Family, friends and fans gathered Saturday (Nov. 5) to bid farewell to rock ‘n’ roll pioneer Jerry Lee Lewis at memorial services held in his north Louisiana home town.
Lewis, known for hits such as “Great Balls of Fire” and “Whole Lotta Shakin’ Goin’ On,” died Oct. 28 at his Mississippi home, south of Memphis, Tennessee. He was 87.
TV evangelist Jimmy Swaggart, Lewis’ cousin, told the more than 100 people inside Young’s Funeral Home in Ferriday, the town where Lewis was born, that when Lewis died he “lost the brother I never had.”
“We learned to play piano together,” Swaggart recalled. “I had to make myself realize that he was no longer here.”
Swaggart and Lewis released The Boys From Ferriday, a gospel album, earlier this year and Swaggart said he wasn’t sure if Lewis was going to be able to get through the recording session.
“He was very weak,” Swaggart said. “I remember saying, ‘Lord, I don’t know if he can do it or not.’ But when Jerry Lee sat at that piano, you know he was limited to what he could play because of the stroke, but when the engineer said the red light is on and when he opened his mouth, he said, ‘Jesus, hold my hand, I need thee every hour. Hear my feeble plea, oh Lord, look down on me.’”
The session resulted in the album, and two of its songs played during the service: “In the Garden” and “The Old Rugged Cross.” Audience members were seen wiping tears from their eyes and singing along with Lewis as the recordings played.
“He was one of the greatest entertainers who ever lived,” Swaggart said.
Lewis, who called himself “The Killer,” was the last survivor of a generation of artists that rewrote music history, a group that included Elvis Presley, Chuck Berry and Little Richard.
Lee’s body was at the front of the funeral home’s main parlor, inside a closed, red casket with a spray of red roses on top. Several funeral wreaths, including one in the form of a musical note, dotted the walls behind and around the casket as did photos of the singer, one of which showed him in a red suit hunched over and singing into a microphone.
Donnie Swaggart recalled a meeting in Memphis between Lewis and members of the Nitty Gritty Dirt Band, a country rock band, that highlighted Lewis’ humorous side.
He said his father and Lewis were walking toward an arena’s exit as the band members were coming in. “As they neared Lewis, one asked, ‘Is that who I think it is? Is that Jerry Lee Lewis?’ As Jerry Lee passed, one of the men asked, ‘Are you Jerry Lee Lewis?’ Jerry Lee stopped and looked each of them up and down and said, ‘Boys, Killer’s my name and music’s my thing.’ And then he walked out.”
Swaggart said the guys stood there, with their jaws dropped in amazement. “What a sense of humor he had,” Swaggart said as the audience laughed.
After his personal life blew up in the late 1950s following news of his marriage to his cousin, 13-year-old — possibly even 12-year-old — Myra Gale Brown, while still married to his previous wife, the piano player and rock rebel was blacklisted from radio and his earnings dropped to virtually nothing. Over the following decades, Lewis struggled with drug and alcohol abuse, legal disputes and physical illness.
“He always had a heart for God, even at his lowest times,” Jimmy Swaggart said. “I will miss him very much but we know where he is now and thank God for that.”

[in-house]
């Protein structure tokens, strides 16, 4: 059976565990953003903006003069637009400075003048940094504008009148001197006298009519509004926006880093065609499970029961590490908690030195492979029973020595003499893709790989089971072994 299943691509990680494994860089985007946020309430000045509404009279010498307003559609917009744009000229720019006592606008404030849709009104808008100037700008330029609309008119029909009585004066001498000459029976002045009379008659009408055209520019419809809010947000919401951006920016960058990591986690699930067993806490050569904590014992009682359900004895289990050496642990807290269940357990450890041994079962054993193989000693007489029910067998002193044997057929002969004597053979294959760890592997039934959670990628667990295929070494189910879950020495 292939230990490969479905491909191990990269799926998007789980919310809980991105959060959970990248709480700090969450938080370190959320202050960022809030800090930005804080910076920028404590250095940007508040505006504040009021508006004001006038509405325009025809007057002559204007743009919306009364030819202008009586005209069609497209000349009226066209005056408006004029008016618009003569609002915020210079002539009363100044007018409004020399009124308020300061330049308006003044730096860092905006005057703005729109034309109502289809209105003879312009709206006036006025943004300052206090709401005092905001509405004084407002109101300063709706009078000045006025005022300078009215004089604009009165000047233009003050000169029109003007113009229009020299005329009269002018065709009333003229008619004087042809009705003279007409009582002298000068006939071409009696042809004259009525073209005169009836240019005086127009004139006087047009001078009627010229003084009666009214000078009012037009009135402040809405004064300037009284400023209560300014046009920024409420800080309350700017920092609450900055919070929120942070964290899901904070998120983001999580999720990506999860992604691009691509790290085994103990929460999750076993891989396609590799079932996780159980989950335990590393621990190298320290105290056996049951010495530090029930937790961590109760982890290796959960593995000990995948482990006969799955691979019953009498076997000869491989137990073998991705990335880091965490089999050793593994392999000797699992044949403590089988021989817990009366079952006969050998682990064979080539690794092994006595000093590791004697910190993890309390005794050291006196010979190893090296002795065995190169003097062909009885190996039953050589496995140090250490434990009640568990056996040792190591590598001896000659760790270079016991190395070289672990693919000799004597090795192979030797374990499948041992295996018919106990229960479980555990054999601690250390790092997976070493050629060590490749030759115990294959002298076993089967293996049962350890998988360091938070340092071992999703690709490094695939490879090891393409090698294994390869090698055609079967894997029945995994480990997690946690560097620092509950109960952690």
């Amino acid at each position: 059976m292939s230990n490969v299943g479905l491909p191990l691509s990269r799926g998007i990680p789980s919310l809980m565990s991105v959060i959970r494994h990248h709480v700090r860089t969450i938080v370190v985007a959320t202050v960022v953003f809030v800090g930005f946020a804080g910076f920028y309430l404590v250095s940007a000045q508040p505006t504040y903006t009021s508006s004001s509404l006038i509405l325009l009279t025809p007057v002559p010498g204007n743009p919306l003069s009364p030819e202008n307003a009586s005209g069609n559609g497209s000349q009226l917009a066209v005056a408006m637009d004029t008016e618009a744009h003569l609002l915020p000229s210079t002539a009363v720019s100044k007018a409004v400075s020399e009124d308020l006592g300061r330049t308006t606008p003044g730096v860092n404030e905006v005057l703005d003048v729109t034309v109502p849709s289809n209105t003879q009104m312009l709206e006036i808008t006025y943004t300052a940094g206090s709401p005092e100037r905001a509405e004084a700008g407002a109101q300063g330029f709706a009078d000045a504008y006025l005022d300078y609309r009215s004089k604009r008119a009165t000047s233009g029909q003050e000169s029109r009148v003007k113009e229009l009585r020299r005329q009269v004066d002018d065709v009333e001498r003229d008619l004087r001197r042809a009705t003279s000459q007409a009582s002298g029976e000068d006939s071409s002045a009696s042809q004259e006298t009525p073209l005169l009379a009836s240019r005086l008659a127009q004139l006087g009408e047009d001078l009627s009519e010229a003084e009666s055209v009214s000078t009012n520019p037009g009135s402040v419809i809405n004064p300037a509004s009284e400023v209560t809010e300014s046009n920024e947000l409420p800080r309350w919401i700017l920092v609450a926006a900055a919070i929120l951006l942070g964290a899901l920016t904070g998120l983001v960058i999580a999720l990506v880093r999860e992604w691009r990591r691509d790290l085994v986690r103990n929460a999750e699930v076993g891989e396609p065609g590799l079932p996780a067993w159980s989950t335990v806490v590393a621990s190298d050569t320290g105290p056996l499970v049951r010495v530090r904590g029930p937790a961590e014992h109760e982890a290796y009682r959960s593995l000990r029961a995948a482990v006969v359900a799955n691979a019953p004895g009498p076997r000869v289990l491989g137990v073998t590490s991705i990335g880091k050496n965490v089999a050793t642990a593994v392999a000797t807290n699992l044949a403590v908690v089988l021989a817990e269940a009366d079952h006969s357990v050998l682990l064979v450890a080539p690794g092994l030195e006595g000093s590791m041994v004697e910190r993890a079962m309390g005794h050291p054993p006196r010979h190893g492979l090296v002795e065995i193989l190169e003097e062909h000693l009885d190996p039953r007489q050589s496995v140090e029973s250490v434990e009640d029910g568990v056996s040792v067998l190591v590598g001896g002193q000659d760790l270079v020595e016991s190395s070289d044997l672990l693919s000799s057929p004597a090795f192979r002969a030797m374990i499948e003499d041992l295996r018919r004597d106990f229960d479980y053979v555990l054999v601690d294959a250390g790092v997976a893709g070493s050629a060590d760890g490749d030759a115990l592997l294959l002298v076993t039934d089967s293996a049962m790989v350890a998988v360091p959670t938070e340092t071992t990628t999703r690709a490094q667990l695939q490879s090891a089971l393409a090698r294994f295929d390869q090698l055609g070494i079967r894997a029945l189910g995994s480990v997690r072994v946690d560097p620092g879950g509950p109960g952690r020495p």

Xavier Ellis, 28, a Ferriday native now teaching in Opelousas, Louisiana, said Lewis’ life is an inspiration.
“He was a poor kid from Ferriday who made it to the heights he made it to. I’m very impressed with his life story. I’m saddened by him leaving, but his legacy will live on,” Ellis said.
In the 1960s, Lewis reinvented himself as a country performer and the music industry eventually forgave him. He had a run of top 10 country hits from 1967 to 1970, including “She Still Comes Around” and “What’s Made Milwaukee Famous (Has Made a Loser Out of Me).”
In 1986, along with Elvis, Berry and others, Lewis was in the inaugural class of inductees for the Rock & Roll Hall of Fame and joined the Country Hall of Fame this year. His life and music was reintroduced to younger fans in the 1989 biopic Great Balls of Fire, starring Dennis Quaid, and Ethan Coen’s 2022 documentary Trouble in Mind.
A 2010 Broadway music, Million Dollar Quartet, was inspired by a recording session that featured Lewis, Elvis, Carl Perkins and Johnny Cash.
Lewis won a Grammy in 1987 as part of an interview album that was cited for best spoken word recording, and he received a lifetime achievement Grammy in 2005.
The following year, “Whole Lotta Shakin’” was selected for the Library of Congress’ National Recording Registry, whose board praised the “propulsive boogie piano that was perfectly complemented by the drive of J.M. Van Eaton’s energetic drumming. The listeners to the recording, like Lewis himself, had a hard time remaining seated during the performance.”
Tom Tomschin and his wife, Sandra, of Cicero, Illinois, traveled to Ferriday to give homage to Lewis for all he’s done for the music industry.
“We felt the need to pay our respect to the pioneer of rock ‘n’ roll who had a major part in the creation of and shaping of the genre,” Tomschin said. “I’ve been a fan my entire life.”
Tomschin, 45, a government administrator, said “Crazy Arms” and “You Win Again” are two of his favorite songs by Lewis, who he described as one of a kind.
“He never lived a life behind a curtain,” Tomschin said of Lewis. “In his ups and downs, the good and bad, he did what he was going to do. Jerry Lee Lewis laid it all out on the table. There’s never going to be another person like Jerry Lee Lewis.”
Sandra Tomschin, 44, a library director, said she grew up on Lewis’ music and it’s left an indelible print on her life.
“We love it,” she said of his music. “We’ve been to several of his concerts and even though he’s gone, he will still live on in our hearts.”